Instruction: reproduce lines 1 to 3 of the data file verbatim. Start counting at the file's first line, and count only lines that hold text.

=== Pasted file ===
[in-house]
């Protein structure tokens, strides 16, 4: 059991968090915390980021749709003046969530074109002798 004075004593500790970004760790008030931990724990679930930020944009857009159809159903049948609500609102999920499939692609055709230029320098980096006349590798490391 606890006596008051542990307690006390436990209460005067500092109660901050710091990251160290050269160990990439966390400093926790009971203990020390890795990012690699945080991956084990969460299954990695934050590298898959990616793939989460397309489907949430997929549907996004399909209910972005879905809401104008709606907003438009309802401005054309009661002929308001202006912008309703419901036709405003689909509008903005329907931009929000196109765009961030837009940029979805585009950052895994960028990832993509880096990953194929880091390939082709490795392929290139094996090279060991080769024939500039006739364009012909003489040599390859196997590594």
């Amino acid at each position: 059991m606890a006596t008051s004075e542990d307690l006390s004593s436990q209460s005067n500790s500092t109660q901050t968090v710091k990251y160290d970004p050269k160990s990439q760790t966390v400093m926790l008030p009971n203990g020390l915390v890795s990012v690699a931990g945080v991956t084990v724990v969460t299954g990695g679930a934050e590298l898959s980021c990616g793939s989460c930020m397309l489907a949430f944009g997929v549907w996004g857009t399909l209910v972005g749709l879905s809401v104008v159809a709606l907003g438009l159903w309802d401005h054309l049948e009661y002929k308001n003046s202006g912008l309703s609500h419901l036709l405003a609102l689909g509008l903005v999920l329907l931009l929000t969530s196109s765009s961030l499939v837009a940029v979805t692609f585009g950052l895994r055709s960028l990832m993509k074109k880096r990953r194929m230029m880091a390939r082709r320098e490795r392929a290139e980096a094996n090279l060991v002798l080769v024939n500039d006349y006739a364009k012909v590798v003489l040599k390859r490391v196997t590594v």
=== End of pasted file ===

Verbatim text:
[in-house]
């Protein structure tokens, strides 16, 4: 059991968090915390980021749709003046969530074109002798 004075004593500790970004760790008030931990724990679930930020944009857009159809159903049948609500609102999920499939692609055709230029320098980096006349590798490391 606890006596008051542990307690006390436990209460005067500092109660901050710091990251160290050269160990990439966390400093926790009971203990020390890795990012690699945080991956084990969460299954990695934050590298898959990616793939989460397309489907949430997929549907996004399909209910972005879905809401104008709606907003438009309802401005054309009661002929308001202006912008309703419901036709405003689909509008903005329907931009929000196109765009961030837009940029979805585009950052895994960028990832993509880096990953194929880091390939082709490795392929290139094996090279060991080769024939500039006739364009012909003489040599390859196997590594």
């Amino acid at each position: 059991m606890a006596t008051s004075e542990d307690l006390s004593s436990q209460s005067n500790s500092t109660q901050t968090v710091k990251y160290d970004p050269k160990s990439q760790t966390v400093m926790l008030p009971n203990g020390l915390v890795s990012v690699a931990g945080v991956t084990v724990v969460t299954g990695g679930a934050e590298l898959s980021c990616g793939s989460c930020m397309l489907a949430f944009g997929v549907w996004g857009t399909l209910v972005g749709l879905s809401v104008v159809a709606l907003g438009l159903w309802d401005h054309l049948e009661y002929k308001n003046s202006g912008l309703s609500h419901l036709l405003a609102l689909g509008l903005v999920l329907l931009l929000t969530s196109s765009s961030l499939v837009a940029v979805t692609f585009g950052l895994r055709s960028l990832m993509k074109k880096r990953r194929m230029m880091a390939r082709r320098e490795r392929a290139e980096a094996n090279l060991v002798l080769v024939n500039d006349y006739a364009k012909v590798v003489l040599k390859r490391v196997t590594v």